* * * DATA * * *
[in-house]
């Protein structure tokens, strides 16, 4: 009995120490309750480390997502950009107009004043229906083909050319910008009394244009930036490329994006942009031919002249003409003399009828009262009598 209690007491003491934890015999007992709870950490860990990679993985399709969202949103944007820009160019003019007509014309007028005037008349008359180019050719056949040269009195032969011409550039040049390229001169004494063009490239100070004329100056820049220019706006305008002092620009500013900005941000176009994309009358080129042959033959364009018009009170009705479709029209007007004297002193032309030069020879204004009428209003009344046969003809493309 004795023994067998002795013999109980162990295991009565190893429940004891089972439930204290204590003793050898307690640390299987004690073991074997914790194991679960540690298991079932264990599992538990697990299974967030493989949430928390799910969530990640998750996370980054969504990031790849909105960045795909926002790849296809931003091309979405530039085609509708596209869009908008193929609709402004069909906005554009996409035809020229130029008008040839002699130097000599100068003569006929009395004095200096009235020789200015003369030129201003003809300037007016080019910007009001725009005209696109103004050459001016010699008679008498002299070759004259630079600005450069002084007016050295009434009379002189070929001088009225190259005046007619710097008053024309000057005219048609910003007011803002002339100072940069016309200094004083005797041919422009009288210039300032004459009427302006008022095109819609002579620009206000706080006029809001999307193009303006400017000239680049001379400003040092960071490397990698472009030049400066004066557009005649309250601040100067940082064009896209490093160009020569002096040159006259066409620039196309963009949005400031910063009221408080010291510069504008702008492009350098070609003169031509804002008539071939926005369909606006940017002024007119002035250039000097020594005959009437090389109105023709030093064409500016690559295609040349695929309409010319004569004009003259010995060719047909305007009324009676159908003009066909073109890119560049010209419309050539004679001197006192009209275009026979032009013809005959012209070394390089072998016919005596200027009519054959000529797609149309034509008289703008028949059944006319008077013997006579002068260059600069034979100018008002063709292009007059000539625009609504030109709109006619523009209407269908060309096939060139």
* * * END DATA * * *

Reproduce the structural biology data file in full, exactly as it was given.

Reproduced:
[in-house]
């Protein structure tokens, strides 16, 4: 009995120490309750480390997502950009107009004043229906083909050319910008009394244009930036490329994006942009031919002249003409003399009828009262009598 209690007491003491934890015999007992709870950490860990990679993985399709969202949103944007820009160019003019007509014309007028005037008349008359180019050719056949040269009195032969011409550039040049390229001169004494063009490239100070004329100056820049220019706006305008002092620009500013900005941000176009994309009358080129042959033959364009018009009170009705479709029209007007004297002193032309030069020879204004009428209003009344046969003809493309 004795023994067998002795013999109980162990295991009565190893429940004891089972439930204290204590003793050898307690640390299987004690073991074997914790194991679960540690298991079932264990599992538990697990299974967030493989949430928390799910969530990640998750996370980054969504990031790849909105960045795909926002790849296809931003091309979405530039085609509708596209869009908008193929609709402004069909906005554009996409035809020229130029008008040839002699130097000599100068003569006929009395004095200096009235020789200015003369030129201003003809300037007016080019910007009001725009005209696109103004050459001016010699008679008498002299070759004259630079600005450069002084007016050295009434009379002189070929001088009225190259005046007619710097008053024309000057005219048609910003007011803002002339100072940069016309200094004083005797041919422009009288210039300032004459009427302006008022095109819609002579620009206000706080006029809001999307193009303006400017000239680049001379400003040092960071490397990698472009030049400066004066557009005649309250601040100067940082064009896209490093160009020569002096040159006259066409620039196309963009949005400031910063009221408080010291510069504008702008492009350098070609003169031509804002008539071939926005369909606006940017002024007119002035250039000097020594005959009437090389109105023709030093064409500016690559295609040349695929309409010319004569004009003259010995060719047909305007009324009676159908003009066909073109890119560049010209419309050539004679001197006192009209275009026979032009013809005959012209070394390089072998016919005596200027009519054959000529797609149309034509008289703008028949059944006319008077013997006579002068260059600069034979100018008002063709292009007059000539625009609504030109709109006619523009209407269908060309096939060139």